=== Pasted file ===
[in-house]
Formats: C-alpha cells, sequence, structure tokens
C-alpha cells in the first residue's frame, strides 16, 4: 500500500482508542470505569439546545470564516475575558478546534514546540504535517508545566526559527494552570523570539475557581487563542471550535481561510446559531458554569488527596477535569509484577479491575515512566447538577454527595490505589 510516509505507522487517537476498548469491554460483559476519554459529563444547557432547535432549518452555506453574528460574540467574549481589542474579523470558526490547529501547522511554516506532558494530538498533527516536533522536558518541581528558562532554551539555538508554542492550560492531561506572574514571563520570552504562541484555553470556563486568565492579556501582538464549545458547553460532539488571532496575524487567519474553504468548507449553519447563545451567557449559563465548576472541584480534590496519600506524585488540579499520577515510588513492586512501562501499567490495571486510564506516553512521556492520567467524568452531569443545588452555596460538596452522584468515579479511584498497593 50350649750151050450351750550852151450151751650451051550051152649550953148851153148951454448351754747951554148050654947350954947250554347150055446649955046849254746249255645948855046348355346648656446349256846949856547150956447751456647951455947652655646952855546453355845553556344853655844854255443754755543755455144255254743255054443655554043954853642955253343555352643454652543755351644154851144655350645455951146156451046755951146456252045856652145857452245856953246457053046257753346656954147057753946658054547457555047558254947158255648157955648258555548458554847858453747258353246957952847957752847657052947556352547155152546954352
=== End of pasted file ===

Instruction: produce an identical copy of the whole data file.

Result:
[in-house]
Formats: C-alpha cells, sequence, structure tokens
C-alpha cells in the first residue's frame, strides 16, 4: 500500500482508542470505569439546545470564516475575558478546534514546540504535517508545566526559527494552570523570539475557581487563542471550535481561510446559531458554569488527596477535569509484577479491575515512566447538577454527595490505589 510516509505507522487517537476498548469491554460483559476519554459529563444547557432547535432549518452555506453574528460574540467574549481589542474579523470558526490547529501547522511554516506532558494530538498533527516536533522536558518541581528558562532554551539555538508554542492550560492531561506572574514571563520570552504562541484555553470556563486568565492579556501582538464549545458547553460532539488571532496575524487567519474553504468548507449553519447563545451567557449559563465548576472541584480534590496519600506524585488540579499520577515510588513492586512501562501499567490495571486510564506516553512521556492520567467524568452531569443545588452555596460538596452522584468515579479511584498497593 50350649750151050450351750550852151450151751650451051550051152649550953148851153148951454448351754747951554148050654947350954947250554347150055446649955046849254746249255645948855046348355346648656446349256846949856547150956447751456647951455947652655646952855546453355845553556344853655844854255443754755543755455144255254743255054443655554043954853642955253343555352643454652543755351644154851144655350645455951146156451046755951146456252045856652145857452245856953246457053046257753346656954147057753946658054547457555047558254947158255648157955648258555548458554847858453747258353246957952847957752847657052947556352547155152546954352